The living root bridges of Cherrapunji, India.

Root bridges, Cherrapunji,India.

Cherrapunj (The original name for this town was Sohra), which was pronounced "Churra" by the British) in Meghalaya, NE India, is one of a few places in the world known for the highest rainfall in a year. During the monsoon season - both the southwest and northeast monsoonal winds, giving it a single monsoon season. This region is the one of the few wettest places  on earth  and for this reason it is one of the most fertile places in the country  blanketed by thick rainforest and sacred groves protected by the Khasi people. The root bridges here are sturdy and much stronger than those in the Khasi District, Meghalaya state.
Chirrapunji, India

Seven sisters falls, Cherrapunji, India.

Above image: Water cascades down Meghalaya’s steep cliffs. It is one of the wettest regions on Earth.

An unusual example of this is the occurrences of strong and sturdy roots in the forest areas. A particular species of Indian rubber tree known as ''Ficus elastica'' grows roots that are so strong that they can, at a time, support the weight of dozens of people. They are being used by the villagers  to build bridges, using entirely roots and some old bridges can, at a time, easily support 40 to 50 people. They are almost 18 inches broad and 6 inches thick and rigid. These strange natural roots form strong natural bridges that can be used and served as regular bridges upon which people can walk without fear of sudden snapping in the middle of the bridge. They are really strong and will not give-in that easily. Further, it is a tough job to cut them loose.

Khasi tribal children, Cherrapunji,India944 .

How are the root bridges built?

Engineers build all kinds of bridges world over using latest technology but the tribes living here - Khasis of Meghalaya, grow natural root bridges with skill and dexterity and the knowledge of local trees and plants,  They use tree trunks for areal mobility.

Some of these bridges are more than a hundred feet long. The Umshiang Ficus Elastica or the Rubber tree produces strong secondary roots from their trunks  they  have been set-up to grow in a particular direction using betel-nut trunks as scaffolding  across the gap connecting the trunk on the other side.  They form  sturdy  living bridges over decades. 'The Umshiang Double Decker Bridge' is truly one of a kind in the entire world.  It takes 10 to 15 years for the root bridges to fully grow and join roots on the opposite side of the river. They continue to grow and gain strength as years go by. Later they become fully functional. A double-decker root bridge in Cheerapunji is one of the main attractions in Meghalaya. The growing tourism in the region supports the local economy. These pretty old root bridges continue to stay strong provided they are being taken care of periodically. The extra roots  from the plants need pruning. If unchecked, they might decay and become unusable for the people with the loss of strength. Some ancient  root bridges  are  said to be over 500 years old. .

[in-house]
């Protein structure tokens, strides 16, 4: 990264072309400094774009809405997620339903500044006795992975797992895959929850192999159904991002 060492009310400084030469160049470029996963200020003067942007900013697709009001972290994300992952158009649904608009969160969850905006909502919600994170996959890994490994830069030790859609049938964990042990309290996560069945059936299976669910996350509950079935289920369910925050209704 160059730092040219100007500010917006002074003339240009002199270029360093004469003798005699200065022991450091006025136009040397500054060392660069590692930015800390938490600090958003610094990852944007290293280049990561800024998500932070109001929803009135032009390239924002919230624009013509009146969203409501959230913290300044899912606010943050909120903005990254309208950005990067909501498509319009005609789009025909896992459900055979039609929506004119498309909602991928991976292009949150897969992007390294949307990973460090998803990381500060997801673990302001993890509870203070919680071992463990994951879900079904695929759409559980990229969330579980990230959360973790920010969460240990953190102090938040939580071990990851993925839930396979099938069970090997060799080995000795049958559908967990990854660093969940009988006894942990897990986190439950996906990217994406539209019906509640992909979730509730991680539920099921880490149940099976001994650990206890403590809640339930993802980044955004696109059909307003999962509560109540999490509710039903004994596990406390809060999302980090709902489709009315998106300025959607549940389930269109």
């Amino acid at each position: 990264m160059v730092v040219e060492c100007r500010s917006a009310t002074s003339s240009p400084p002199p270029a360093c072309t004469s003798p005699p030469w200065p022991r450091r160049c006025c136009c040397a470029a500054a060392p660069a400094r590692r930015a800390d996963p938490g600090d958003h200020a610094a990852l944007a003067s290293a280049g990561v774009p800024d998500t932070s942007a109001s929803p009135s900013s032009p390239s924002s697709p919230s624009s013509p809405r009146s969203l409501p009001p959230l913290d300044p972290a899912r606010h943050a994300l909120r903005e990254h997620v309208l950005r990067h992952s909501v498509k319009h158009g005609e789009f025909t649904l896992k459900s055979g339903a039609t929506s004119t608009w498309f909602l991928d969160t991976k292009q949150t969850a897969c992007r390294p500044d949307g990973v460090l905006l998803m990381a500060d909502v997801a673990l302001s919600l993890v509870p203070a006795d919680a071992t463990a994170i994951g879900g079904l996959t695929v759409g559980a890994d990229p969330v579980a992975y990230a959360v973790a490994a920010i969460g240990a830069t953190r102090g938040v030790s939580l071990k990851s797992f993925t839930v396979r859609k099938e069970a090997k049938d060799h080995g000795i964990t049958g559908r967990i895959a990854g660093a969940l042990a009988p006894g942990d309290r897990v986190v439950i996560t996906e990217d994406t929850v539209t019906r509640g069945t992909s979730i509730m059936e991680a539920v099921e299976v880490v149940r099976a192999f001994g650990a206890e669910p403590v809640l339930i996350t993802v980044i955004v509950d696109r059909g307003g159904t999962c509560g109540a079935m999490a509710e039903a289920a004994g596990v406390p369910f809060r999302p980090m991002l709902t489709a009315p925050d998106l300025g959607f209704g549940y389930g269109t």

No cement, no concrete, no steel and no-substandard-contractors and no hard work like sweat hogs lots of energy savings. Here, the people live in the of comforts of mother Nature thus keeping the symbiotic relationship between man and nature along with  numerous fauna, the roots and trees  support.

                                      Root bridges, Cherrapunji, India. Tit-bits:

''Cherrapunji" means 'land of oranges.' This place NE part of India  still holds the world record for the most rainfall in a calendar month and in a year.   It received 9,300 mm (366 in) in July 1861 and 26,461 mm (1,041.75 in) between 1 August 1860 and 31 July 1861.

The local tribes Khasis follow a matrilineal culture-the husband after marriage settles down with the bride's family.